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What’s keeping CEOs awake at night?

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What’s keeping CEOs awake at night?

In today’s complex global environment, there’s very little that business leaders can accurately predict and control, writes Praveen Rawal

As the business climate changed over time, so did the ways leaders needed to lead their organisations. Today, traditional hierarchy-based management practices, that may have guaranteed success in the past, might no longer work and that in turn, has opened up a sea of opportunities as well as an ocean of nightmares.

In today’s complex and global environment, there’s very little that business leaders can accurately predict and control. What’s keeping CEOs awake at night are not necessarily matters that should. Here are five reasons why leaders are burning the midnight oil.


Lack of Employee Engagement

Who doesn’t want a hard-working team with a positive attitude? Keep your employees engaged and the rest will follow. About 37 per cent — or one in three employees — are disengaged. At the opposite end of the spectrum, 34 per cent of workers are engaged, and 29 per cent are in the middle ground. Only 69 per cent of employees in India feel like they are able to choose where to work in the office based on the task. If your team is doing just enough to get by and avoid getting fired, that is an alarming concern. This can drag down teams and cost the company time, money, and opportunities.

The workplace should be designed to give employees choices and enable them to have a higher degree of control over their work experience. Wouldn’t it be great to have that kind of experience, at least most of the time, at work?


A Sense of Trust

Only 21 per cent of employees had a great deal of trust in their employer, and only 22 per cent had both a great deal of trust in their boss, their team, and colleagues. The global average was more than double of that. Gaining and retaining trust doesn’t come easy. Professionals today thrive in a culture of trust and empowerment. Fueled by an intrinsic motivation to solve sticky problems, they often seek an independent charter that would allow them to experience freedom in hiring and the exploration of new frontiers. Leaders at all levels, both within the innovative group and in the greater organisation, have the power to push boundaries when their work begins with trust. What’s challenging is to maintain this trust and loyalty, while also keeping intact the credibility of the organisation.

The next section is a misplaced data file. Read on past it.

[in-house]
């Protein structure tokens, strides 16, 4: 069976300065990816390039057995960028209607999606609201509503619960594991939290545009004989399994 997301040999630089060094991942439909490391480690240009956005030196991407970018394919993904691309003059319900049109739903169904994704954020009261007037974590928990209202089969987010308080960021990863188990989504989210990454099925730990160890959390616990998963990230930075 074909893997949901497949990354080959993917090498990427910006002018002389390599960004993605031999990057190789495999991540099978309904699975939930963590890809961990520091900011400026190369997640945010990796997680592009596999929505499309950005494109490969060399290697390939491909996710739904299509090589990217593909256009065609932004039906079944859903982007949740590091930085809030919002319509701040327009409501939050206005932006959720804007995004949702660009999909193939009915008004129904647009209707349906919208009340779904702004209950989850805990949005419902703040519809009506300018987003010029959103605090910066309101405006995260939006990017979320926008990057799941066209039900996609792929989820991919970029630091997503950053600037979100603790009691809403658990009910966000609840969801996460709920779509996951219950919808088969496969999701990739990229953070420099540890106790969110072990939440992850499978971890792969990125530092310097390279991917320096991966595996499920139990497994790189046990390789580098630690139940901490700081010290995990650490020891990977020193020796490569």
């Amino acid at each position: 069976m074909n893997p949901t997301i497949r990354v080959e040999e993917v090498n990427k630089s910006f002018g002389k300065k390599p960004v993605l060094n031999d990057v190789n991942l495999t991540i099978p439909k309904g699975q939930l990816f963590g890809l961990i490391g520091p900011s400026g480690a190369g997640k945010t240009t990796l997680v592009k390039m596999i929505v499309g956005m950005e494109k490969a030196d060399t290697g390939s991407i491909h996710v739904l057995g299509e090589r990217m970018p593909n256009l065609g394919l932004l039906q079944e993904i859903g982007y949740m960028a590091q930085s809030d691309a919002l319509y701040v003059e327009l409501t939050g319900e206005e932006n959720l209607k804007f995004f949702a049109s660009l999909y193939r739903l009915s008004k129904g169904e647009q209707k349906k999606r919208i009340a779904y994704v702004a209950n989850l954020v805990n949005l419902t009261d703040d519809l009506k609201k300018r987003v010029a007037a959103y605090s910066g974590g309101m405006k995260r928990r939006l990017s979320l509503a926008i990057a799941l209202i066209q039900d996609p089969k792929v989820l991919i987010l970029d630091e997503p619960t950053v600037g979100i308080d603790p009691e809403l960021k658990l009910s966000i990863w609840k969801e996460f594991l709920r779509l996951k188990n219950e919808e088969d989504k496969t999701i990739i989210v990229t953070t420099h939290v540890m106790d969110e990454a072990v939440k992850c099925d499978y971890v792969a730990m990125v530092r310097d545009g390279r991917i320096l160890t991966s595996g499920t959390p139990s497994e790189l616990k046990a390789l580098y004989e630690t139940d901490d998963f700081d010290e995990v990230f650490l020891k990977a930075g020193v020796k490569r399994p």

Building a community

If a company is hierarchical and bureaucratic, it kills community. In startups, you often see that all the members of the team can relate to the purpose of the organisation, each person fully identifies with it, and they even know that their work may make or break it. To foster this kind of entrepreneurial spirit, where people feel they have responsibility and are accountable for results, is rare in larger organisations. It’s up to the CEOs to ensure that there is enough incentive for achieving the common objective.

Caught in a War of Talent

What some CEOs are realising is that they need to find new ways to combat the competition when they don’t really have the cash to constantly re-up against some of the well-resourced companies. Handling competition for talent while retaining existing talent is a growing concern. Many companies in India use cash as king to lure and keep people, leading to a boomerang effect. A company hires someone, they leave shortly thereafter for more money somewhere else and then return to the original company in a different, higher-paid role. The costs associated with the boomerang effect are not always sustainable. Understanding these workers and their impact is crucial to increase the ability to attract and retain talent in the workplace. Workplaces have shifted from local to global, connections to collaborations, from work or life to work-life balance.

Beating distance barriers

Creating environments to work across distance is highly challenging. For businesses, the new skill sets demanded today include the ability to successfully work across different locations, time zones, countries and cultures, to navigate distributed teamwork that is cross-functional, cross-cultural and cross-organisational. In today’s economic landscape, organisations can’t allow distance to be a barrier to effective teams. Fill in the missing gap which is optimising video technology in physical space and creating more options to build agility for remote workers.

While considering all of the above, physical space can help leaders reshape their organisation’s culture and performance overall. Creating human centered spaces in the midst of rapid change has a strong impact in a growing economy like ours. As our environment becomes more complex, the only way to a good night’s sleep is move from thinking about how to reengineer the organisation and think about how to reinvent it, over and over.

The writer is the Managing Director, Steelcase India and Southeast Asia




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